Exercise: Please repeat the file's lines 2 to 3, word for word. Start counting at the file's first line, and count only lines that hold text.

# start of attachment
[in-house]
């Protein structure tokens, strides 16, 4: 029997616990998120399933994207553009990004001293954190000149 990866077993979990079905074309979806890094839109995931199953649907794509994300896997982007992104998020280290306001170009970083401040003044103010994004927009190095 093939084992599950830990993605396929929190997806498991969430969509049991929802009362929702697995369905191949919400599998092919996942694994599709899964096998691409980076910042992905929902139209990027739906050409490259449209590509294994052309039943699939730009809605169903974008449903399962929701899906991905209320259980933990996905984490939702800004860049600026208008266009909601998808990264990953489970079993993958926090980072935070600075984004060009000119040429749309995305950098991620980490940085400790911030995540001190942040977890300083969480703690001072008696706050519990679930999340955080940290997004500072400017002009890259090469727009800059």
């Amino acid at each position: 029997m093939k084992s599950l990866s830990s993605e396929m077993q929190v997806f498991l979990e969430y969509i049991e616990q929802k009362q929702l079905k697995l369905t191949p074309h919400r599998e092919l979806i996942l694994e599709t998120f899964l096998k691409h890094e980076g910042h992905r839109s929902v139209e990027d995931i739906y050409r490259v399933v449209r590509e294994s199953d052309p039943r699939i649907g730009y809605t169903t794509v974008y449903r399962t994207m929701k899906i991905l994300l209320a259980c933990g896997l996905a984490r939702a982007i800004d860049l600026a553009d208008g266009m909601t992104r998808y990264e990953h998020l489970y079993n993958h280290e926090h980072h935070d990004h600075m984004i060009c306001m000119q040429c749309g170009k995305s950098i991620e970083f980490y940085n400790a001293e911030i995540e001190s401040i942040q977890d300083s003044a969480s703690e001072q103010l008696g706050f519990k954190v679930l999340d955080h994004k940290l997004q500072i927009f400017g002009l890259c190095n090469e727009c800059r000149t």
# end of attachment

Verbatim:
């Protein structure tokens, strides 16, 4: 029997616990998120399933994207553009990004001293954190000149 990866077993979990079905074309979806890094839109995931199953649907794509994300896997982007992104998020280290306001170009970083401040003044103010994004927009190095 093939084992599950830990993605396929929190997806498991969430969509049991929802009362929702697995369905191949919400599998092919996942694994599709899964096998691409980076910042992905929902139209990027739906050409490259449209590509294994052309039943699939730009809605169903974008449903399962929701899906991905209320259980933990996905984490939702800004860049600026208008266009909601998808990264990953489970079993993958926090980072935070600075984004060009000119040429749309995305950098991620980490940085400790911030995540001190942040977890300083969480703690001072008696706050519990679930999340955080940290997004500072400017002009890259090469727009800059």
């Amino acid at each position: 029997m093939k084992s599950l990866s830990s993605e396929m077993q929190v997806f498991l979990e969430y969509i049991e616990q929802k009362q929702l079905k697995l369905t191949p074309h919400r599998e092919l979806i996942l694994e599709t998120f899964l096998k691409h890094e980076g910042h992905r839109s929902v139209e990027d995931i739906y050409r490259v399933v449209r590509e294994s199953d052309p039943r699939i649907g730009y809605t169903t794509v974008y449903r399962t994207m929701k899906i991905l994300l209320a259980c933990g896997l996905a984490r939702a982007i800004d860049l600026a553009d208008g266009m909601t992104r998808y990264e990953h998020l489970y079993n993958h280290e926090h980072h935070d990004h600075m984004i060009c306001m000119q040429c749309g170009k995305s950098i991620e970083f980490y940085n400790a001293e911030i995540e001190s401040i942040q977890d300083s003044a969480s703690e001072q103010l008696g706050f519990k954190v679930l999340d955080h994004k940290l997004q500072i927009f400017g002009l890259c190095n090469e727009c800059r000149t």